Adjusting Overhead Costs for Less Volatility
Rochester, New York
The manufacturing business was in a competitive market where a small pricing change could mean the loss of a contract to other competitors.
The client was losing more bids and noticed that when costing potential jobs they seemed to be higher than the prior years by a percentage larger than management would expect. There were some questions on proper inventory movement and controls, and also on overhead allocation. The company was unsure that the costing was proper and accurate, and was having some unusual variances in their standard costing system on a monthly basis.
Costs were driven down and the company began to win more bids and had a better understanding its cost and profitability and how to better assess inventory variances going forward.
We reviewed the overhead allocation and noticed that some calculations were adding in more overhead for jobs when the full manufacturing floor was not be utilized, rather than the portion for the particular jobs. This was driving up pricing by about $5 per item, which was causing the company to lose bids. In addition, we reviewed the accounting system inventory movement by tracing certain raw materials, WIP, and burden rates from start to finish and noticed that some of the initial setups for finished goods were improperly pulling additional direct labor due to parts being combined in assembly. This was changing the standards, and then also affecting the normal variances.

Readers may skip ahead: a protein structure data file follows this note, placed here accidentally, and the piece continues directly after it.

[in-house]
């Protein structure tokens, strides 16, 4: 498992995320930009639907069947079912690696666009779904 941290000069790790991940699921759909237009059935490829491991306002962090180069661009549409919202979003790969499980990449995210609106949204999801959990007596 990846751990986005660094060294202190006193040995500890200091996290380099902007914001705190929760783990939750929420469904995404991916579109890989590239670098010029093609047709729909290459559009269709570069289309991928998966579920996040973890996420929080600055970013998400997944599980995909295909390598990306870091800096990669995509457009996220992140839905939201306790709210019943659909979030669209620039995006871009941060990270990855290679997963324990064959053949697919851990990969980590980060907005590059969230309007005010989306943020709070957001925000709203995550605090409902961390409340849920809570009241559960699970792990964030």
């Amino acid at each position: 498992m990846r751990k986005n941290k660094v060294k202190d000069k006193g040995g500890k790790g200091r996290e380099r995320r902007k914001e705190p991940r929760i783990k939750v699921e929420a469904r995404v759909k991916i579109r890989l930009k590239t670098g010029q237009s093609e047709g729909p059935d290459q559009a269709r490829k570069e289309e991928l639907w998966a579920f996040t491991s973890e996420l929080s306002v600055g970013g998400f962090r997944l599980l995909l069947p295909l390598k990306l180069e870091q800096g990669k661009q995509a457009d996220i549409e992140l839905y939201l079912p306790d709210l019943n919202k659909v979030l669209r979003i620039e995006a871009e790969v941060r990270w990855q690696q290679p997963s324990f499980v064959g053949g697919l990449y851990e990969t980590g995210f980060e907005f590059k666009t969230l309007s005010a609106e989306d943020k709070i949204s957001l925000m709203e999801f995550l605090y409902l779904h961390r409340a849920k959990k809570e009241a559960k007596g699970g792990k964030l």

We worked with management to reassess the manufacturing overhead and the method of allocating the overhead to potential jobs to ensure accuracy. In addition, a sample of the inventory was tested and inventory standard entries and movement were updated to ensure proper costing by the ERP system. The head of operations and purchasing then went through the inventory database to fix any errors and then put in place additional inventory controls when adding parts, assigning standard costs, and for the assembly of multiple parts for a finished good. This drove down the cost of potential jobs, and the company began to win more bids and had a better understanding its cost and profitability and how to better assess inventory variances going forward.